open his way in front of the spirits.

“Are you waiting for me to die?”

The little old lady’s voice rasped so softly that it might have been mistaken for a creaking door hinge. Anapa considered lying, briefly.

“Yes,” he admitted.

The lady, whose name was Sara, wheezed in mirth. “I knew it.” Her voice cracked with humour. “You vulture.”

A very small, thin smile altered Anapa’s face, giving it a little more life.

He had been sat at Sara’s bedside in the hospital wing for two days straight now, ignoring the dirty looks he had been incurring from the nurses. Three evenings previous he had sensed her upcoming death, envisioning the person, place and method, but not the time. Usually he couldn’t sense death several days in advance, but he supposed Sara was hanging on as a final prank. She had a lot of spunk for such an elderly lady. Anapa had listened to the nurses relay twice-daily updates about her kidneys, heart, lungs, blood pressure – all of which seemed to be failing. The doctors had given a list of explanations which really weren’t necessary. Sara was just old. Her time had come.

She knew it, too. “Not long now,” she sighed, her voice barely a whisper.

“Would you like me to fetch someone?” Anapa asked politely. Sara managed a chuckle.

“If they wanted to come, they would have by now.” Anapa had learned over the last two days that Sara had a son and a daughter, the latter of which had children of her own, but none of them had come to see her in the last two days. Her husband had already passed on several weeks before. She was looking forward to seeing him again, she’d told Anapa. “Nobody cares about the old, Annie. Quite right too.”

Anapa, who had given up frowning over her choice of nickname for him, simply shrugged. At Sara’s feeble request, he turned his head sideways to see the view from the window and began to describe it to her. From this window he could only see the stables, parts of the garden and the forest beyond, but he made up a description of the sparkling lake. Sara had told him yesterday that Lake Lilith was her favourite place in Shaman; the place she’d met her husband. It was ten minutes or so before he paused, noticing the shadow by the door flicker out of the corner of his eye. He turned back to regard the blue-robed woman who stepped out of the shadows, her sharp blue eyes settling on him. She raised a white-grey eyebrow perceptibly.

“Waiting for me?”

“Vulture.” Sara wheezed good-naturedly, her lips curling into a very small smile.

Anapa stood up while Aura moved around to sit on the side of Sara’s bed, stretching her fingers out to lightly touch the old lady’s chest.

“I am working, Anapa,” the Guide of the Dead pointed out.

“I can wait.”

Aura shrugged. She closed her fingers around Sara’s brittle hand and squeezed gently. As the old lady exhaled for the final time, her soul left with the Guide of the Dead. Anapa waited patiently with the new corpse for another twenty minutes until Aura reappeared in the shadows.

“She’s with her husband again.” She gave a little smile. “What’s up, Anapa?”

“When you came through before, you said you’d been to my world.” He hesitated, his eyes flicking to the scythe in her hand. Aura glanced at it and seemed to understand his unasked question immediately.

“I don’t know,” she said uneasily. “The staff’s for transporting between Life and Death, not within Life. I couldn’t guarantee that I could get you home without accidentally killing you.”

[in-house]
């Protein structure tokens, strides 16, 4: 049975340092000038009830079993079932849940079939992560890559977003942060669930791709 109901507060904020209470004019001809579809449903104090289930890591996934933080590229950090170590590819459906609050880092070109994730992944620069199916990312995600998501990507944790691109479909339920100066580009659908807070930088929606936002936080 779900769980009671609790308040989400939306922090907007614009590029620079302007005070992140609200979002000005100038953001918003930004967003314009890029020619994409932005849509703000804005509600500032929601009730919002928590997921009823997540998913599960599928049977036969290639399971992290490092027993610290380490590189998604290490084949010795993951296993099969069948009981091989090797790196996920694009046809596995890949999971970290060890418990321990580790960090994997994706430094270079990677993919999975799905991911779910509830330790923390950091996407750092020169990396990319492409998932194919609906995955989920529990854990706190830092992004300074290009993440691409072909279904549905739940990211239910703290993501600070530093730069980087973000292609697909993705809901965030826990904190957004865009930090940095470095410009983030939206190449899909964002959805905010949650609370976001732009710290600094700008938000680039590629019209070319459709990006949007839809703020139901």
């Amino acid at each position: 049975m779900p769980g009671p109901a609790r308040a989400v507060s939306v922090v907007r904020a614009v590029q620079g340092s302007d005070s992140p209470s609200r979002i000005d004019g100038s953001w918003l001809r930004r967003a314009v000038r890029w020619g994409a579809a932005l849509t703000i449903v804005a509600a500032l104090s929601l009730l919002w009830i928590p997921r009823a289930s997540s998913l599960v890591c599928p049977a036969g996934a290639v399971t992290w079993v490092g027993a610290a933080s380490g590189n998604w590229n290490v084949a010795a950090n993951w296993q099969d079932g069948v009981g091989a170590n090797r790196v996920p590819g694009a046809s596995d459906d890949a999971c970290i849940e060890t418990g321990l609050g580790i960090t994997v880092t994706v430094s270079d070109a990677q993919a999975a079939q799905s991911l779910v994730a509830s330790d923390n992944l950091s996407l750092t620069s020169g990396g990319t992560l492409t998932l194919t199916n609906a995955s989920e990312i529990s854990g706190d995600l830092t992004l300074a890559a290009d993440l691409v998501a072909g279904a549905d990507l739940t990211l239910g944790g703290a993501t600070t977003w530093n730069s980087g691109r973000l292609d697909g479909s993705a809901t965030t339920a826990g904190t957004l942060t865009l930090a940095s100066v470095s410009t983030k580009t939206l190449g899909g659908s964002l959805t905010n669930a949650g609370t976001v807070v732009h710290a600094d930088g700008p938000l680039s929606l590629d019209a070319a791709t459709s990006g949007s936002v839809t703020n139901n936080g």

Anapa nodded, feeling the knot he had been carrying around for weeks – since he’d first had the idea - in his stomach loosen. “I thought so, but it was worth a try. Er – your, er – friend, said that there was a statue of me?”

“Mmm. In the mortuary. The, um – dog-worker that we ran into said the king had erected it after you disappeared.”

Anapa nodded again. “Then they believe I am dead.”

“You did step through a death portal.” Aura said sympathetically. “I don’t have the power to pinpoint where your world is either, and if none of the original fairies know, then… I’m out of ideas. I’m sorry.”

“Thank you for trying.” He reached back to the chair, picked up his outer robe and pulled it back on. “I believe what I need now is acceptance, not hope.”

Aura’s eyebrow lifted a little higher. “Aren’t you the heir to the throne? Won’t they miss you?”

Anapa straightened his robe and smiled grimly.

“Prince Kosari is the heir to the throne,” he informed her as he stepped past her towards the door. “I just work in the mortuary. Nobody misses an undertaker.”


That evening, with the help of the chamber maid who dusted his quarters, Anapa wrote a letter to King Arthur requesting permission to stay in the castle indefinitely and undertake work in the mortuary.

At least among the other morticians, Anapa could feel more at home than he had ever done on Shaman. He was drafted in as an apprentice by an elderly undertaker who agreed to walk him through the funerary practices of this world. They were less complex than on Canidia, but far more numerous. He was showing Anapa around the crematorium when one of the other morticians wheeled a body in.

“State funeral for this one,” the guy announced. “Nobody’s claimed her.”

Anapa’s new teacher peeled back the white linen to reveal Sara’s resting face. Even in death, she still had her lively smile.

“What do you think, Anapa?” His teacher asked. “Cremation or burial?”

Anapa studied Sara’s old, weathered features. He could imagine her spirit chuckling at him on the Other Side. You owe me one, Annie.

“If you show me how to cremate,” he glanced over his shoulder out of the window, glimpsing the edge of Lake Lilith, “then I know where to scatter her.”


image by tinanwang at flickr.com

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